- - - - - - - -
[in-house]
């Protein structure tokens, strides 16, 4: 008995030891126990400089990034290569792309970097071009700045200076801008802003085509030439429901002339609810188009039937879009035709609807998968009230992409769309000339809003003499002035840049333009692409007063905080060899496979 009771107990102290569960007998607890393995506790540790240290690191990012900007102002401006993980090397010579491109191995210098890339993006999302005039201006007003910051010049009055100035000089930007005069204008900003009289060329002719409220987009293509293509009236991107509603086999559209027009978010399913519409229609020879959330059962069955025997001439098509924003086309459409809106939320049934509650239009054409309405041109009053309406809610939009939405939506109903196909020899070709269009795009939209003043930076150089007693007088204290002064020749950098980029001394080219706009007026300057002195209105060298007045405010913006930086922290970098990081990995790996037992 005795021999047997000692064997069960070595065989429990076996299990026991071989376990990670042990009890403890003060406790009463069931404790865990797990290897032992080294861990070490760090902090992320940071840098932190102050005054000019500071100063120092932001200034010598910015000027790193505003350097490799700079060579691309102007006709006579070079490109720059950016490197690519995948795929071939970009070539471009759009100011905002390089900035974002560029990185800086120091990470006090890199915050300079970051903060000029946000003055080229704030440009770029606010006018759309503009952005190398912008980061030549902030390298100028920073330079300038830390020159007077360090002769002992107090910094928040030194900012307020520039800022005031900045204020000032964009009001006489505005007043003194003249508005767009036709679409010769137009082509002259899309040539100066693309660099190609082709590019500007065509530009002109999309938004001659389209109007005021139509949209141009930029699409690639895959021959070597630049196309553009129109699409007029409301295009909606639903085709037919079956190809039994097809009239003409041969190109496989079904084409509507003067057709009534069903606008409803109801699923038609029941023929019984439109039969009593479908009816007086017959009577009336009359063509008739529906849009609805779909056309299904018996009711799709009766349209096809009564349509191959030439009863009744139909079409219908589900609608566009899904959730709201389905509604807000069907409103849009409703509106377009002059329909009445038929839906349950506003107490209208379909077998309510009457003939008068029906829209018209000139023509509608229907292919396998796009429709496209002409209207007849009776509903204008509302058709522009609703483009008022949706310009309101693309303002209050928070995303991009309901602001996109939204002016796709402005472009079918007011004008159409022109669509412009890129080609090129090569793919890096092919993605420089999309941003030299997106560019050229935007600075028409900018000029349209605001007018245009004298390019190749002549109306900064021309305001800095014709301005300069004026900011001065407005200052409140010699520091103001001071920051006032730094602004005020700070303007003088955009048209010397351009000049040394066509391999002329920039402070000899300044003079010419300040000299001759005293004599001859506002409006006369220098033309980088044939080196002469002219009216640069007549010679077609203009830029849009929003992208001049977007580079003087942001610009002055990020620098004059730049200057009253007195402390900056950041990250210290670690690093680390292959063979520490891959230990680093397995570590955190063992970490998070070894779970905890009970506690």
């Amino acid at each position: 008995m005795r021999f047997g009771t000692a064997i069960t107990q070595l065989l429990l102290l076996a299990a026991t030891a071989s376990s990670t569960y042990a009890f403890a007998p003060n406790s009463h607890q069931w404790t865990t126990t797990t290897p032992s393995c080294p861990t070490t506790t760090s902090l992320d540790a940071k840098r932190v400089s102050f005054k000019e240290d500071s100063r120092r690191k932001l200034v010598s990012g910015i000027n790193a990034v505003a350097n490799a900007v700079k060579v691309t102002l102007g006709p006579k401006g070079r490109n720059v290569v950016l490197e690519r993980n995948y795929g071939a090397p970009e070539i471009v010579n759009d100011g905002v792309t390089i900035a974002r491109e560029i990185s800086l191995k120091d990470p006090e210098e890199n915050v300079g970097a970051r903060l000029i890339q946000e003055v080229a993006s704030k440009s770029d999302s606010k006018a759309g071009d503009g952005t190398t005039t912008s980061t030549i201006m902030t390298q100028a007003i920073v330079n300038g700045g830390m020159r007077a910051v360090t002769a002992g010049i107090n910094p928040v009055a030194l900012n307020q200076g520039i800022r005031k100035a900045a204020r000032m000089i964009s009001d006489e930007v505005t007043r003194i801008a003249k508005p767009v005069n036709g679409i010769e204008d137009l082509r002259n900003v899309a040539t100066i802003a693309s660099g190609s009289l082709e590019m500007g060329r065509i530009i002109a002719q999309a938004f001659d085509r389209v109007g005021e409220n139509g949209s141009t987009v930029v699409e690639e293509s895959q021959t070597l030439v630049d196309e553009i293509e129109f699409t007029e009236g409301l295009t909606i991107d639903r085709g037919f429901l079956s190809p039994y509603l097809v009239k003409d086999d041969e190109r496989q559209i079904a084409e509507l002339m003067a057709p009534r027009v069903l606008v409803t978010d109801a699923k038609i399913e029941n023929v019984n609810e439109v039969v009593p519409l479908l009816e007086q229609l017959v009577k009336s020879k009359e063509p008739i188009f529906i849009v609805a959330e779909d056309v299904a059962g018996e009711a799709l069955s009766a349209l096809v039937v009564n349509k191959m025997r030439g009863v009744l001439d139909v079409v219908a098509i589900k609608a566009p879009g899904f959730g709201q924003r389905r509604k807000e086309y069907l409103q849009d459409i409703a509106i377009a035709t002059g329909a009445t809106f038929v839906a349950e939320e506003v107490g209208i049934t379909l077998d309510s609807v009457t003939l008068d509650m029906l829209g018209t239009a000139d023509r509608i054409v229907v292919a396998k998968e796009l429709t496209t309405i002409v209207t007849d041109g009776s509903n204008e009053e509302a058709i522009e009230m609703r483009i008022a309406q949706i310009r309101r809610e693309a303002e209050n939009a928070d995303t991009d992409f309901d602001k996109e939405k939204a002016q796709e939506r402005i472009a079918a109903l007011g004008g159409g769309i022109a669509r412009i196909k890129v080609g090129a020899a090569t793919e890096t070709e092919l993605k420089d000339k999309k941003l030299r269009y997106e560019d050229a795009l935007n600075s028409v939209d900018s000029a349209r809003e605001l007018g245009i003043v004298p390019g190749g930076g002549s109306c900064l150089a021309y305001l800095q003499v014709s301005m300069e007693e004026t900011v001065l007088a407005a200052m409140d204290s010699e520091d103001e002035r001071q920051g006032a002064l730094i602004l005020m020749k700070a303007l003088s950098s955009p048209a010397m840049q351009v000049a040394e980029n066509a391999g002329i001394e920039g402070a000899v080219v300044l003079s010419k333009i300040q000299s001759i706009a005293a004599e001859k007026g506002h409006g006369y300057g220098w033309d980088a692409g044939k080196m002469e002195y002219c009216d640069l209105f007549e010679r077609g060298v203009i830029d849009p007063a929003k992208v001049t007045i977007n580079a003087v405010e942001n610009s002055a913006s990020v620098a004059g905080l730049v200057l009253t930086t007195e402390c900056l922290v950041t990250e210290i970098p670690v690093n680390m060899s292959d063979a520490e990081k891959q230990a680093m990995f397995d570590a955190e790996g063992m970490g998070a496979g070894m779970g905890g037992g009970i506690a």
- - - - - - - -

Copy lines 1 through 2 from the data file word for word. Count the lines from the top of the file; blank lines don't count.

[in-house]
């Protein structure tokens, strides 16, 4: 008995030891126990400089990034290569792309970097071009700045200076801008802003085509030439429901002339609810188009039937879009035709609807998968009230992409769309000339809003003499002035840049333009692409007063905080060899496979 009771107990102290569960007998607890393995506790540790240290690191990012900007102002401006993980090397010579491109191995210098890339993006999302005039201006007003910051010049009055100035000089930007005069204008900003009289060329002719409220987009293509293509009236991107509603086999559209027009978010399913519409229609020879959330059962069955025997001439098509924003086309459409809106939320049934509650239009054409309405041109009053309406809610939009939405939506109903196909020899070709269009795009939209003043930076150089007693007088204290002064020749950098980029001394080219706009007026300057002195209105060298007045405010913006930086922290970098990081990995790996037992 005795021999047997000692064997069960070595065989429990076996299990026991071989376990990670042990009890403890003060406790009463069931404790865990797990290897032992080294861990070490760090902090992320940071840098932190102050005054000019500071100063120092932001200034010598910015000027790193505003350097490799700079060579691309102007006709006579070079490109720059950016490197690519995948795929071939970009070539471009759009100011905002390089900035974002560029990185800086120091990470006090890199915050300079970051903060000029946000003055080229704030440009770029606010006018759309503009952005190398912008980061030549902030390298100028920073330079300038830390020159007077360090002769002992107090910094928040030194900012307020520039800022005031900045204020000032964009009001006489505005007043003194003249508005767009036709679409010769137009082509002259899309040539100066693309660099190609082709590019500007065509530009002109999309938004001659389209109007005021139509949209141009930029699409690639895959021959070597630049196309553009129109699409007029409301295009909606639903085709037919079956190809039994097809009239003409041969190109496989079904084409509507003067057709009534069903606008409803109801699923038609029941023929019984439109039969009593479908009816007086017959009577009336009359063509008739529906849009609805779909056309299904018996009711799709009766349209096809009564349509191959030439009863009744139909079409219908589900609608566009899904959730709201389905509604807000069907409103849009409703509106377009002059329909009445038929839906349950506003107490209208379909077998309510009457003939008068029906829209018209000139023509509608229907292919396998796009429709496209002409209207007849009776509903204008509302058709522009609703483009008022949706310009309101693309303002209050928070995303991009309901602001996109939204002016796709402005472009079918007011004008159409022109669509412009890129080609090129090569793919890096092919993605420089999309941003030299997106560019050229935007600075028409900018000029349209605001007018245009004298390019190749002549109306900064021309305001800095014709301005300069004026900011001065407005200052409140010699520091103001001071920051006032730094602004005020700070303007003088955009048209010397351009000049040394066509391999002329920039402070000899300044003079010419300040000299001759005293004599001859506002409006006369220098033309980088044939080196002469002219009216640069007549010679077609203009830029849009929003992208001049977007580079003087942001610009002055990020620098004059730049200057009253007195402390900056950041990250210290670690690093680390292959063979520490891959230990680093397995570590955190063992970490998070070894779970905890009970506690």